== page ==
Gathered around a cheerful fire, July’s safari travellers discuss the sightings of the day. The winter night sky is so full of stars it lends a luminous glow to the scene and the far-off baying of hyenas promises a busy game drive in the morning.
Travel to Africa in July and enjoy all the advantages that mid-winter brings to the continent. The summer rains are a distant memory, as are their attendant bugs and impenetrable greenery. Days are dry, mild and sunny; nights are cold and clear. In Southern Africa, animals are clustering at rivers and waterholes. In East Africa, the drama of the Wildebeest Migration is reaching its peak.
July brings cooler evenings, crackling campfires and convivial chats before hearty dinners.
Be careful if you are planning to combine destinations, though. Cape Town is always a tempting add-on to an African safari but it sits under rainswept skies in July, and the southern coast of Southern Africa - known as the Garden Route - illustrates why sailors nicknamed it the Cape of Storms. But from kwaZulu-Natal to Kenya, the tropical Indian Ocean coast basks in generous winter sunshine, and with so many safari destinations in top form, July is one of the best times of the year for a safari-and-beach combo.
It is a tough call to single out Africa’s best experiences in July - more or less everywhere is good - but if it is heavyweight game viewing you want, in the best conditions and with a tropical beach holiday on the side, then try these.
Western & Northern Serengeti – Tanzania
By July, the heaving bulk of the Wildebeest Migration has usually arrived in the western and northern Serengeti, depending on the year's rainfall cycle.Their ranks punctuated by clusters of bar-coded zebras, the wildebeest continue their trek back to the Masai Mara, pausing at the rivers that block the way. The river banks are battered and muddy after earlier crossings and the following wildebeest struggle to safety: some slip back into the water, others can’t get out.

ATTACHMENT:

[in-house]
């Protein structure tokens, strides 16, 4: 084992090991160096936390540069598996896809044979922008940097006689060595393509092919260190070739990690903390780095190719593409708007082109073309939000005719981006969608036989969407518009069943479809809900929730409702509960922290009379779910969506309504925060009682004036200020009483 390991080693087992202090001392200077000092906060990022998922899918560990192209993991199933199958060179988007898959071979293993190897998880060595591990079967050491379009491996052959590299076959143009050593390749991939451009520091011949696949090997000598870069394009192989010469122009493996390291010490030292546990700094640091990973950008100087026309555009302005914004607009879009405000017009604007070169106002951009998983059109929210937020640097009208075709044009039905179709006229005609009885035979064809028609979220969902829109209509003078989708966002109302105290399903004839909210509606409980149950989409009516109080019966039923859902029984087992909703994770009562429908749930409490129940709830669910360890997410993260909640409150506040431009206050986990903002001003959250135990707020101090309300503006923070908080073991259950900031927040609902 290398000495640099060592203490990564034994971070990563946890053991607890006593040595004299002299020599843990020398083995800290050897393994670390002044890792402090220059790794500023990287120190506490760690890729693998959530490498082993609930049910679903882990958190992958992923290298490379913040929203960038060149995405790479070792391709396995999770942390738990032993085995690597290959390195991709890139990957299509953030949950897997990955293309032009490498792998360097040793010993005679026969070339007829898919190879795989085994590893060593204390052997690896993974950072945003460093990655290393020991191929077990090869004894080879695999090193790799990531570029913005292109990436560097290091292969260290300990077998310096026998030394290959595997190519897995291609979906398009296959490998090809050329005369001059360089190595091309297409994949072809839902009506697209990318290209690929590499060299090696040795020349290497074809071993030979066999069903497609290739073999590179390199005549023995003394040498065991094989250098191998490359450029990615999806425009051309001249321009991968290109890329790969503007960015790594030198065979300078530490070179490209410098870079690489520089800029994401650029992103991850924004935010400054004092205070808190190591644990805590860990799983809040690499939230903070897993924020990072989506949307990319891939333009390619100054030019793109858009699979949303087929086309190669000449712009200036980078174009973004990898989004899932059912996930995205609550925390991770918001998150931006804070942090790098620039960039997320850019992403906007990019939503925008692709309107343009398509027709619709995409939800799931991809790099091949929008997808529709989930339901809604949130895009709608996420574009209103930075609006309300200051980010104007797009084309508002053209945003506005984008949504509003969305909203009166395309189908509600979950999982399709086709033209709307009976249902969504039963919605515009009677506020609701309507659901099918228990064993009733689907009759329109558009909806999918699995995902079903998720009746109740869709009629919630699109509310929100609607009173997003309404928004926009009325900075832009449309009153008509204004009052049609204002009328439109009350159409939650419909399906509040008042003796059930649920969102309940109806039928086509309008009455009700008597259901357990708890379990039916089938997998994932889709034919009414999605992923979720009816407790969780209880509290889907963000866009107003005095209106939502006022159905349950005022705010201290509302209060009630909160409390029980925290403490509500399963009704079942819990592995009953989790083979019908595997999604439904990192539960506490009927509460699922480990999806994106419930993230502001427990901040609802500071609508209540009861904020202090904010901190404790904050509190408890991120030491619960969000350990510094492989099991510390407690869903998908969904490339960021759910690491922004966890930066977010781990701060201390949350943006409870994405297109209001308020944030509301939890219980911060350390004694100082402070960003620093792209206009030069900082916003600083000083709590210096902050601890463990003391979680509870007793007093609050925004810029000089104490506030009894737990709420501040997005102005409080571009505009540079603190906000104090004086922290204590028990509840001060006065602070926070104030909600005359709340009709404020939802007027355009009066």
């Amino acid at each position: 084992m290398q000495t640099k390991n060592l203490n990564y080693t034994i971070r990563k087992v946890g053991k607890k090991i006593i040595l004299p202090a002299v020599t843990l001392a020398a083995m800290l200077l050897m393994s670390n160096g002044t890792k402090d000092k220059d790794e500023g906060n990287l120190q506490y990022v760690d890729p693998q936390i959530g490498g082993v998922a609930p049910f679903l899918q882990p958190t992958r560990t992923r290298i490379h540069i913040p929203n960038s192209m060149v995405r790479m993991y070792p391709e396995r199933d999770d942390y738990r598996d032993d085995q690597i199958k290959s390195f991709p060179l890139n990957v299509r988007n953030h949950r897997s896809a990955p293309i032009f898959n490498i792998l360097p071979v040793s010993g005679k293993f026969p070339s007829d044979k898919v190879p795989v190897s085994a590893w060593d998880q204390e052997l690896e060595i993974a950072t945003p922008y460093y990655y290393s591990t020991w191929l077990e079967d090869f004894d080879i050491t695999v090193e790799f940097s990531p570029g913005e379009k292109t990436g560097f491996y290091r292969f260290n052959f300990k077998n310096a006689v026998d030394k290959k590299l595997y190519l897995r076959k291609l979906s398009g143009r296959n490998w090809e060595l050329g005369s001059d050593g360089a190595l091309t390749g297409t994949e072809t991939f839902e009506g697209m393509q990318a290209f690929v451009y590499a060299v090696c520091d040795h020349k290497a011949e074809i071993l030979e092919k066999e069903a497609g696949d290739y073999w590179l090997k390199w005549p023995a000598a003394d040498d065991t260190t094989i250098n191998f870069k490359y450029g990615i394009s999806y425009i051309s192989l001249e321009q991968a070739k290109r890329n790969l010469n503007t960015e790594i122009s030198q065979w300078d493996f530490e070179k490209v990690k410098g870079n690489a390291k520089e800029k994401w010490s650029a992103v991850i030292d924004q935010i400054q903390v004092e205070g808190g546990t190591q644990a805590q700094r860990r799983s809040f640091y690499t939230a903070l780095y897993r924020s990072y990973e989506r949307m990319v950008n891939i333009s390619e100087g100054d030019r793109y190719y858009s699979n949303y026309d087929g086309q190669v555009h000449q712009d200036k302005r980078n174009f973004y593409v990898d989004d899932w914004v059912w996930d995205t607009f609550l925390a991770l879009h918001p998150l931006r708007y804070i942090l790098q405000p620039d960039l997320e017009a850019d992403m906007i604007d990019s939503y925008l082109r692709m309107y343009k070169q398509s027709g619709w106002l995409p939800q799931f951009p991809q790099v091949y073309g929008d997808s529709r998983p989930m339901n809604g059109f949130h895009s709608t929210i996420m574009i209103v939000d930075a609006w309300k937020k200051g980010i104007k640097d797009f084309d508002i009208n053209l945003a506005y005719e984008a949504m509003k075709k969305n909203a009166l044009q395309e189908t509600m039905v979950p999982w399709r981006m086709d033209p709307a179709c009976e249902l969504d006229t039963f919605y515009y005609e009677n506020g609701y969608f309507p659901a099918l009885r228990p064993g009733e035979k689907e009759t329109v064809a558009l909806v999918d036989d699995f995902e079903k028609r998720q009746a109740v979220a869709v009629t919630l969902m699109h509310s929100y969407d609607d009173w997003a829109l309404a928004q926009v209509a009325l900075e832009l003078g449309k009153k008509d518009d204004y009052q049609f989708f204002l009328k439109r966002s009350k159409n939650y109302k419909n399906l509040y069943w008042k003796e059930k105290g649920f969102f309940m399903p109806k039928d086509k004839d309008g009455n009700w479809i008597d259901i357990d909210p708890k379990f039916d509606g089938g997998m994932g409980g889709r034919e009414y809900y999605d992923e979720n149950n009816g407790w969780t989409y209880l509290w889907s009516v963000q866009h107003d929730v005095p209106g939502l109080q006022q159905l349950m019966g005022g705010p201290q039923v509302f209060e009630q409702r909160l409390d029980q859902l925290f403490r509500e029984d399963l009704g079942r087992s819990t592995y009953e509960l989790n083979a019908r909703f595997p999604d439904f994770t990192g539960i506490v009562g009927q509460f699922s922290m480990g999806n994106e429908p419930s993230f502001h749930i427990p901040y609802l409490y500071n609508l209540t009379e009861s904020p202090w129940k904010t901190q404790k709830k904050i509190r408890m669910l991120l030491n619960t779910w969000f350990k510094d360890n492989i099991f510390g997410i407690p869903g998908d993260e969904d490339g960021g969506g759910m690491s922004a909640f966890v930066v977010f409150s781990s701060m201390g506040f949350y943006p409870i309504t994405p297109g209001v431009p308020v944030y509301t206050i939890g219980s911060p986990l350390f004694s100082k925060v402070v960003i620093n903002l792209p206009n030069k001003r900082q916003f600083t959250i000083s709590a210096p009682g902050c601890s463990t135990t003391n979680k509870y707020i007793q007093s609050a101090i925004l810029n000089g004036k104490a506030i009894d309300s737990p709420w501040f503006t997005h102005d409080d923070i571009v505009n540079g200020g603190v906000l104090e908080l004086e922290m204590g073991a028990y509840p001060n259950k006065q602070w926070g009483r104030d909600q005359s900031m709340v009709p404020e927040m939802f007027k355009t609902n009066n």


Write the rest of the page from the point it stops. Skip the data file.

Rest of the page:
That’s good news for Crocodylus niloticus, the Nile crocodile. They've been waiting patiently for 4-legged prey for a while and they throw themselves at the bounty with all the bone-snapping grace that a prehistoric reptile can muster. It’s not pretty but it is off-the-charts-dramatic. Want to know more? What You Didn't Know About the Wildebeest Migration will give you all the insight you need.
The Migration is in full swing in the Serengeti in July, with mega-herds making their way across Tanzania on their way to the Grumeti and Mara Rivers.
The best areas to see the action are in private concessions. The exclusive-use Grumeti Reserves ensure lower visitor numbers than the main Serengeti reserve and you’ll stay at fabulous lodges or tented camps with views over the game-filled plains studded with iconic acacia trees.
How to do it Book early – up to a year in advance to get the best spots. Honeymoon tours like a Romantic fly-in to Lake Manyara, the Ngorongoro Crater and the Migration or a trip to Tanzania, Tarangire, the Crater and Serengeti both include three nights in the Serengeti at a seasonal tented camp, set up specifically to catch the Migration. Don’t be put off by the word ‘tented’: it’s canvas and candlelight at its most luxurious. And if you fancy a post-Migration beach treat, the 13-day Tanzania Fly-in Crater, Migration and Zanzibar is everything its name suggests, while this 14-day Tarangire, Crater, Migration & Zanzibar safari is the best of Tanzania.